Protect kids from drift!

Protect kids from drift!

With your help, we’ve gotten pesticide drift on the policy radar. Now, help us keep the pressure on for real change! Donate today »

Mr. President: Bees need help, now

Mr. President: Bees need help, now


Urge Obama's new task force to enact real and rapid protections for honey bees.
Act now »

Feeding the World

Feeding the World

What would a food system geared towards eradicating hunger look like? Much like sound farming, it all starts at the roots... Learn more »

What's on your watermelon?

What's on your watermelon?

Summer fruits and veggies can contain residues of pesticides known to be neurotoxic, cancer-causing or otherwise harmful. Learn more »

Kathryn Gilje's blog
By Kathryn Gilje,

Last week offered hope for science and strawberries, both. Three newsworthy events marked progress toward the slow crumbling of chemical industry influence on government. Each crack, however small, offers an opportunity toward food democracy, and the use of science in powerful service of the public good.

Margaret Reeves's blog
By Margaret Reeves,

Once a year we all have an opportunity to recognize the contributions of the country's nearly 2 million farmworkers, and support their efforts to gain the dignity and rights they so deserve. Next Monday, March 27 marks the beginning of National Farmworker Awareness Week, a series of events and activities organized by Student Action with Farmworkers to spotlight these issues and honor the work of legendary labor rights activist Cesar Chavez.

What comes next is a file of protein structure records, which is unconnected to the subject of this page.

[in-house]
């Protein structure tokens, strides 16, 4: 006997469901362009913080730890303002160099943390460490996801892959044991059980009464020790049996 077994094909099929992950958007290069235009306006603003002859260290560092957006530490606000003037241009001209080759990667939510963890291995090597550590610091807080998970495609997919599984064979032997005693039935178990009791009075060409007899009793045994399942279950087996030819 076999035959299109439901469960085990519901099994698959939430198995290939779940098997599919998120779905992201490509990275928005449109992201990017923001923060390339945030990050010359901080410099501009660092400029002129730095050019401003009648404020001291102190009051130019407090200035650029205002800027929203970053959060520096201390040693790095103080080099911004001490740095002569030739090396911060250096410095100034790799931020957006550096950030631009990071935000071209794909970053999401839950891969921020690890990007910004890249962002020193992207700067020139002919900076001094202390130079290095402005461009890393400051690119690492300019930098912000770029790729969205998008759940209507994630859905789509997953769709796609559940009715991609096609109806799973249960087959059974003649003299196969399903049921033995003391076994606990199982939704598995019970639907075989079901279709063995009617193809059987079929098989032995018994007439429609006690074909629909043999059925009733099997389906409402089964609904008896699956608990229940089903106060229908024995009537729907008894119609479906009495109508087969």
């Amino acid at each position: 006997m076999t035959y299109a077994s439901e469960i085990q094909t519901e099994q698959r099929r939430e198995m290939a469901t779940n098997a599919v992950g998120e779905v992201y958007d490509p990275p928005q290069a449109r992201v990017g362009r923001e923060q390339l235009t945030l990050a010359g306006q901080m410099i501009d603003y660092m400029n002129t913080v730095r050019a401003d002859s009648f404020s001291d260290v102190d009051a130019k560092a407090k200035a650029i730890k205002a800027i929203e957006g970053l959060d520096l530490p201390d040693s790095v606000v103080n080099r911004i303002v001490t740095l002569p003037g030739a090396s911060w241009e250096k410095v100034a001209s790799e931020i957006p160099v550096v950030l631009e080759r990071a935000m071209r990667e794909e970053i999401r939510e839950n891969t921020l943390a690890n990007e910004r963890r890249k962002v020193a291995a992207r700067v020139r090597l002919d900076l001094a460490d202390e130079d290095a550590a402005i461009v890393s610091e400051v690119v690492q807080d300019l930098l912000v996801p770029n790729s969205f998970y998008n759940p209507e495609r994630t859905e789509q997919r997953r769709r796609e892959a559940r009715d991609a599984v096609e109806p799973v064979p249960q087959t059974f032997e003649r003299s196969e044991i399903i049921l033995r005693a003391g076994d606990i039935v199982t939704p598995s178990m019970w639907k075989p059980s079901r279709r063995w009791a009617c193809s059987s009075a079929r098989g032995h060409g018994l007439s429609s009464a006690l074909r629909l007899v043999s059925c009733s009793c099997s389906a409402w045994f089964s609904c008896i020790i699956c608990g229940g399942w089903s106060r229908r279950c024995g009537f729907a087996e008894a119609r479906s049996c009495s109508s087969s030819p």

Pesticide Action Network's blog
By Pesticide Action Network,

Scientists have found that hot molasses could be key to controlling soil pests, allowing farmers to grow peppers and tomatoes in Florida without using the dangerous fumigant pesticide, methyl bromide. Ending reliance on methyl bromide has been particularly tricky in the sunshine state, where mild winters offer safe harbor for pests and sandy soils can make organic options a challenge. Nonetheless, innovative scientists and farmers are creating ways to grow food without pesticides. The March 2011 edition of Agricultural Research, published by USDA, has the story.

Pesticide Action Network's blog
By Pesticide Action Network,

Institute, WV - This morning, March 18, in a “hastily called” court hearing, “Bayer CropScience lawyer Al Emch informed Chief U.S. District Judge Joseph R. Goodwin that the company has decided not to resume production of the deadly chemical methyl isocyanate [MIC] at its Institute plant,” reports the Charleston Gazette. It was an MIC explosion that caused the 1984 Bhopal pesticide plant disaster.

Karl Tupper's blog
By Karl Tupper,

The blogosphere and fringe media is full of misinformation and downright lies. If I tried to set the record straight everytime some blogger claimed that DDT is harmless to people, endosulfan is "soft on bees," or that feeding the world requires GMOs then I wouldn't have time to do anything else. And so even though it registered a strong reading on my BS detector, I decided to simply ignore the new article on the American Enterprise Institute's website claiming that triazine herbicides (the class that includes atrazine) are the only thing keeping California almonds free of deadly toxins. But then the Huffington Post reprinted it, and people actually read HuffPo (unlike aei.org), so now here I am, setting the record straight.